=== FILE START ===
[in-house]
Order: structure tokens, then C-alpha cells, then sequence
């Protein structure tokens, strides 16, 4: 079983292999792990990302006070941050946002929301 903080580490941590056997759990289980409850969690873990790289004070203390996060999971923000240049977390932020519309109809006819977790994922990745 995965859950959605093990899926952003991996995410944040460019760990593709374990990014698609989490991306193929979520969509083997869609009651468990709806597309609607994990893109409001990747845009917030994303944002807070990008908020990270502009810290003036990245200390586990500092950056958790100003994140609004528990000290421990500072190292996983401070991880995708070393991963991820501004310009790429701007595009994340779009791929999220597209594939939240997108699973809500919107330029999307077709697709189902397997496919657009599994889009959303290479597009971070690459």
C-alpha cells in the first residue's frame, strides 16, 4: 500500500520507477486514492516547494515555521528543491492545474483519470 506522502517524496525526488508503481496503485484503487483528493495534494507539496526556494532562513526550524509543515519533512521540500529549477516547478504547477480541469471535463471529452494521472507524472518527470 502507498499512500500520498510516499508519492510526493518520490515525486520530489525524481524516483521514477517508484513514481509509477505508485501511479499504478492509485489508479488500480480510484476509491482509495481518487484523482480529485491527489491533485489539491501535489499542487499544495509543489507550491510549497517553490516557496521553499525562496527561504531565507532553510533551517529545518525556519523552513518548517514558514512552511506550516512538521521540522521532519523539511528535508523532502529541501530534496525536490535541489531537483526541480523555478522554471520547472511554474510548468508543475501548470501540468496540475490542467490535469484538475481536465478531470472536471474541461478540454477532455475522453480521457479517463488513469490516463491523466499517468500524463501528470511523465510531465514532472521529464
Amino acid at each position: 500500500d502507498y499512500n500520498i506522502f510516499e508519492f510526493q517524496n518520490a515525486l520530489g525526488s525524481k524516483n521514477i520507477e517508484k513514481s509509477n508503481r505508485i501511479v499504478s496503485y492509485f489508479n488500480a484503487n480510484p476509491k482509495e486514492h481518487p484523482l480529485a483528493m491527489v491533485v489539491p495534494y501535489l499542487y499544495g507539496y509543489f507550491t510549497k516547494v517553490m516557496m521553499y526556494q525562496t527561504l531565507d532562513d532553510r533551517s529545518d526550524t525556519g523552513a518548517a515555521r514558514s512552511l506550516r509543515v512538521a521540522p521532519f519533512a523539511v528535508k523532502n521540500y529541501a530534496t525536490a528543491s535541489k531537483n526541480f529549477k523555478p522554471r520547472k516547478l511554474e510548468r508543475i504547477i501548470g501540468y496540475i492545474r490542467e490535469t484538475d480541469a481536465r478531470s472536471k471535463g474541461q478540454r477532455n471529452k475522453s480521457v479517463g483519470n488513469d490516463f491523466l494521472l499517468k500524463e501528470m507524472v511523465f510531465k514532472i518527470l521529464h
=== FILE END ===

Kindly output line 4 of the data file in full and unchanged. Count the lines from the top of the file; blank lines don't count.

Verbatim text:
C-alpha cells in the first residue's frame, strides 16, 4: 500500500520507477486514492516547494515555521528543491492545474483519470 506522502517524496525526488508503481496503485484503487483528493495534494507539496526556494532562513526550524509543515519533512521540500529549477516547478504547477480541469471535463471529452494521472507524472518527470 502507498499512500500520498510516499508519492510526493518520490515525486520530489525524481524516483521514477517508484513514481509509477505508485501511479499504478492509485489508479488500480480510484476509491482509495481518487484523482480529485491527489491533485489539491501535489499542487499544495509543489507550491510549497517553490516557496521553499525562496527561504531565507532553510533551517529545518525556519523552513518548517514558514512552511506550516512538521521540522521532519523539511528535508523532502529541501530534496525536490535541489531537483526541480523555478522554471520547472511554474510548468508543475501548470501540468496540475490542467490535469484538475481536465478531470472536471474541461478540454477532455475522453480521457479517463488513469490516463491523466499517468500524463501528470511523465510531465514532472521529464